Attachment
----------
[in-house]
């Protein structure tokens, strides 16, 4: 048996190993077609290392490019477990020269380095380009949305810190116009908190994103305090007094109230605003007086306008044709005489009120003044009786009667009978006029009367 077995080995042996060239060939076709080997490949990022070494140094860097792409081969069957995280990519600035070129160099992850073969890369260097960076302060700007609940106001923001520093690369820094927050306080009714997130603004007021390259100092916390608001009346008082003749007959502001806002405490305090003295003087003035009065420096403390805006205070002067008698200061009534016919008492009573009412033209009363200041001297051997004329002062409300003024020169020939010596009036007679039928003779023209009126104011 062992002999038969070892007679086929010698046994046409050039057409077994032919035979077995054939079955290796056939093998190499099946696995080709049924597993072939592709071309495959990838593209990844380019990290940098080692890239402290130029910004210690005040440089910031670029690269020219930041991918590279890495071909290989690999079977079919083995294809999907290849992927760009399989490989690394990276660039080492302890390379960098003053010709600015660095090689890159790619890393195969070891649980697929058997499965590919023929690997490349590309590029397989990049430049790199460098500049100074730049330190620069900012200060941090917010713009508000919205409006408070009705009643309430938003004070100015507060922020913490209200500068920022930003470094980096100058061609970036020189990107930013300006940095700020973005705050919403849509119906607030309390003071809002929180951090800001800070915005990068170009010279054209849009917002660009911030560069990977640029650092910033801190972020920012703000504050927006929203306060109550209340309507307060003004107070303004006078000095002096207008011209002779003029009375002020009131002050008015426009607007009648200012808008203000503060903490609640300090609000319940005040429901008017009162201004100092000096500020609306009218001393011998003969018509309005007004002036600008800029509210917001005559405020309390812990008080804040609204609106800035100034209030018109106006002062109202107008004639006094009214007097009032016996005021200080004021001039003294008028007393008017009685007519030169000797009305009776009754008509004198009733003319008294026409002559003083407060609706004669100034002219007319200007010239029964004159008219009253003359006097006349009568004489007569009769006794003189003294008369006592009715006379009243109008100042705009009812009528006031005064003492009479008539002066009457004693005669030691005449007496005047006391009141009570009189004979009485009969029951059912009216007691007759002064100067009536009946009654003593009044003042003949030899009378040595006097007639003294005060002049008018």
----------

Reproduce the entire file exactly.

[in-house]
């Protein structure tokens, strides 16, 4: 048996190993077609290392490019477990020269380095380009949305810190116009908190994103305090007094109230605003007086306008044709005489009120003044009786009667009978006029009367 077995080995042996060239060939076709080997490949990022070494140094860097792409081969069957995280990519600035070129160099992850073969890369260097960076302060700007609940106001923001520093690369820094927050306080009714997130603004007021390259100092916390608001009346008082003749007959502001806002405490305090003295003087003035009065420096403390805006205070002067008698200061009534016919008492009573009412033209009363200041001297051997004329002062409300003024020169020939010596009036007679039928003779023209009126104011 062992002999038969070892007679086929010698046994046409050039057409077994032919035979077995054939079955290796056939093998190499099946696995080709049924597993072939592709071309495959990838593209990844380019990290940098080692890239402290130029910004210690005040440089910031670029690269020219930041991918590279890495071909290989690999079977079919083995294809999907290849992927760009399989490989690394990276660039080492302890390379960098003053010709600015660095090689890159790619890393195969070891649980697929058997499965590919023929690997490349590309590029397989990049430049790199460098500049100074730049330190620069900012200060941090917010713009508000919205409006408070009705009643309430938003004070100015507060922020913490209200500068920022930003470094980096100058061609970036020189990107930013300006940095700020973005705050919403849509119906607030309390003071809002929180951090800001800070915005990068170009010279054209849009917002660009911030560069990977640029650092910033801190972020920012703000504050927006929203306060109550209340309507307060003004107070303004006078000095002096207008011209002779003029009375002020009131002050008015426009607007009648200012808008203000503060903490609640300090609000319940005040429901008017009162201004100092000096500020609306009218001393011998003969018509309005007004002036600008800029509210917001005559405020309390812990008080804040609204609106800035100034209030018109106006002062109202107008004639006094009214007097009032016996005021200080004021001039003294008028007393008017009685007519030169000797009305009776009754008509004198009733003319008294026409002559003083407060609706004669100034002219007319200007010239029964004159008219009253003359006097006349009568004489007569009769006794003189003294008369006592009715006379009243109008100042705009009812009528006031005064003492009479008539002066009457004693005669030691005449007496005047006391009141009570009189004979009485009969029951059912009216007691007759002064100067009536009946009654003593009044003042003949030899009378040595006097007639003294005060002049008018």